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INTRODUCTION: Up to 30% of stage I and II colorectal cancers (CRCs) treated with surgical resection alone show disease recurrence, indicating that lymph node (LN) involvement was probably underestimated. Lung is a common site of CRC metastasis, whereas adrenal glands are rarely involved.
CASE REPORT: On July 2004 a 56-year old woman underwent left hemicolectomy for a stage I sigmoid cancer. Four years later a lobectomy was performed for an isolated lung metastasis; thirteen months thereafter she underwent left adrenalectomy for adrenal metastasis. No lymph node involvement has ever been demonstrated either histopathologically or radiologically. At present, the patient is alive and apparently disease-free.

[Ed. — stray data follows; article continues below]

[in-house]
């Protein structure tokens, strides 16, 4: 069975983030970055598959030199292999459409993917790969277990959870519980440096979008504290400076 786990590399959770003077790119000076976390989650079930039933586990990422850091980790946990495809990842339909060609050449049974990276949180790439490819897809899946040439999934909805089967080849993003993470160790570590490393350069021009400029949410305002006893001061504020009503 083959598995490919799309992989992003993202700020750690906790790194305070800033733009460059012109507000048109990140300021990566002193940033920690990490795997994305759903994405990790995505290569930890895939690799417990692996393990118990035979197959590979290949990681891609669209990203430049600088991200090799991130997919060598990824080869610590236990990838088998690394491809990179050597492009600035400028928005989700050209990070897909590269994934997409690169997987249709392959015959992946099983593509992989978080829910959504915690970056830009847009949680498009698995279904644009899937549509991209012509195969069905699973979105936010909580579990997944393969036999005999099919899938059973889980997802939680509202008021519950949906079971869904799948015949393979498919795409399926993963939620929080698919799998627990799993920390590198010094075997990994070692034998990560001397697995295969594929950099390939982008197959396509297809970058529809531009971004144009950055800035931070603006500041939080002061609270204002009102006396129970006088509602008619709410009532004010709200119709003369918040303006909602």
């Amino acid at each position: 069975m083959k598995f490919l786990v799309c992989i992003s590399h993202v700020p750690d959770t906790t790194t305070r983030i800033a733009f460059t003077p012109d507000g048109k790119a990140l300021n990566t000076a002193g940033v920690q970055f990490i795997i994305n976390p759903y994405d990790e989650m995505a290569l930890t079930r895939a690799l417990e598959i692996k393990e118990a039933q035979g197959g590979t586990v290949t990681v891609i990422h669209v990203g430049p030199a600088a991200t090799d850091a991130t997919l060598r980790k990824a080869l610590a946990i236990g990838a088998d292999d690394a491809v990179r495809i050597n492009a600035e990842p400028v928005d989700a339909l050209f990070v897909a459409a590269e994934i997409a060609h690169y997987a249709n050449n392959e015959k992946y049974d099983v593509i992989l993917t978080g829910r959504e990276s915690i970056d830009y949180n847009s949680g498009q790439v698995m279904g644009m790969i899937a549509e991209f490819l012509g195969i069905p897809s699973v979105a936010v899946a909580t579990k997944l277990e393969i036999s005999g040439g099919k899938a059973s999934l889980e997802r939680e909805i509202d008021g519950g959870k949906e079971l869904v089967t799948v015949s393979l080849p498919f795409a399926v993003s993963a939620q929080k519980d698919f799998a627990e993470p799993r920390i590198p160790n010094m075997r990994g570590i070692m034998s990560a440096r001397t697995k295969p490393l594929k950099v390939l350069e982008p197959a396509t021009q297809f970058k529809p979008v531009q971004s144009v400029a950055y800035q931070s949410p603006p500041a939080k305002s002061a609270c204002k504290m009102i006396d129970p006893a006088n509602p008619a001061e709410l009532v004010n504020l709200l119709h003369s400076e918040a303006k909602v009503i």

DISCUSSION: The presence of LN occult metastasis, that might explain recurrence in stage I and II CRCs, has recently been investigated by means of immunohistochemistry and polymerase chain reaction; evidence of LN metastasis obtained with the latter technique is associated to a worse outcome. There have been very few cases that resemble our patient’s neoplastic progression and they were either stage III neoplasms or rectal cancers. Our patient’s primitive localization in the sigmoid colon makes it difficult to imagine why the liver has not been a site of metastasis. Finally, surgery has an important role in treating isolated metastasis in both lungs and adrenal glands.